While the instant spur 40 is detachably mountable on the roller skate, it is fully within the pur view of the present invention to provide the spur on the skate as a permanent part thereof. Thus, regardless of whether the spur 40 is a permanent part of the roller skate or is detachably mounted thereon, the display of the spur 0n the roller skate is spectacular to most youngsters and, by associatingin their minds roller-skating with horseback riding, suggests to them new kinds of entertaining activity with their skates. Thus, the display of spurs on roller skates does suggest to most youngsters to enlarge upon mere roller-skating by playing such popular games as cowboy, for instance, while on skates. Aside from inducing youngsters to enter into outdoor games which add their thrills to those of rollerskating, the display of spurs on roller skates satisfies to a considerable extent a youngsters natural desire to bear some resemblance tor the character which he or she portrays: in playing. The detachability of the spur 40 has, of course. the advantage of enabling youngsters to mount the spurs for playing games involving horseback riding, and to leave them ofi on other occasions.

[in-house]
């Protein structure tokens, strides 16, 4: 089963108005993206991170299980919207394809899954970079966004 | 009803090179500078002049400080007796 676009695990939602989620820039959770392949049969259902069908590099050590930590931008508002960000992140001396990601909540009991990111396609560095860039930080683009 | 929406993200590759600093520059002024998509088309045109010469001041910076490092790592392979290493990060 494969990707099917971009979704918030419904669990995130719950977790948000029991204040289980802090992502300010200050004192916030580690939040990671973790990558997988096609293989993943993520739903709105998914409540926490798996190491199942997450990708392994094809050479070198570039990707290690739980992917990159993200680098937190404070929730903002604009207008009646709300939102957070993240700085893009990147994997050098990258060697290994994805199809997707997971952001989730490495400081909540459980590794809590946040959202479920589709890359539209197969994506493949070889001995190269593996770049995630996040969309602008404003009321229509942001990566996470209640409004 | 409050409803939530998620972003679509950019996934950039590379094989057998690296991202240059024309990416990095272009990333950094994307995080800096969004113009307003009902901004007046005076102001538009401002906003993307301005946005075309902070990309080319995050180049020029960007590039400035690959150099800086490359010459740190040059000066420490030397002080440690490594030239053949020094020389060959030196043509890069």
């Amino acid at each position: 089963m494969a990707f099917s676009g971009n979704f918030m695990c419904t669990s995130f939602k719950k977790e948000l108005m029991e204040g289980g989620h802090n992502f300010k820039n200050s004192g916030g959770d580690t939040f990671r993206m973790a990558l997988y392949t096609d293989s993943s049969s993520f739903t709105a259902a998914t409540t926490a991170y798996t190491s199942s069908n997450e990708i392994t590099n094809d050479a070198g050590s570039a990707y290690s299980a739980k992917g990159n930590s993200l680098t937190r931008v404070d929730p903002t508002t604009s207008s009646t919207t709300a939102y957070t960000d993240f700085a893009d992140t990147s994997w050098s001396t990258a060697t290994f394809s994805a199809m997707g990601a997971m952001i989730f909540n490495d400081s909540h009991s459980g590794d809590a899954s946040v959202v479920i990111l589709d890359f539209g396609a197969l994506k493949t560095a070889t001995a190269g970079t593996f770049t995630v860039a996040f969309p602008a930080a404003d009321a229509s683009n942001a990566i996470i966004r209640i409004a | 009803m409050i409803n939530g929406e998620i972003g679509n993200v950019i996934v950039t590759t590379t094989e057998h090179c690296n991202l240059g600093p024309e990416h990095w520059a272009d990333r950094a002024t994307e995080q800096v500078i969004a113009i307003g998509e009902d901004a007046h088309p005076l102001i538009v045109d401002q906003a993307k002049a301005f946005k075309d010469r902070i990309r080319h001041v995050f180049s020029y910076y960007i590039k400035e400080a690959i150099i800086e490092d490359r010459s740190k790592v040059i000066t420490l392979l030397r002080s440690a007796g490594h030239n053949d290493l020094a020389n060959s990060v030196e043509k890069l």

While I have shown and. described the preaferred embodiment of my invention, it will be understood that various changes may be made in the present invention without departing fromithe.
underlying idea or principles of the invention 4 rest, said spur comprising a resiliently spreadable mounting fork with opposite channel-shaped endsand a rearwardly projectingspur point substantially centrally of said fork, said channelshaped fork ends being adapted to be snapped over opposite margins, respectively, of the heel plate of a skate for detachably mounting said spur on. the latter in position, thereon in which said fork straddles the heel rest and said point extends rearwardly from the latter to simulate normal wear of said spur on the heel' of the wearer of the skate.
Number Name Date 863 ,675 Towle; i,. Aug. 2%, 1:307 2,021,316" Marx Nov-.1 19,, 1935. 2,484,898 McDonald Oct. 13,;139495 2,487,46L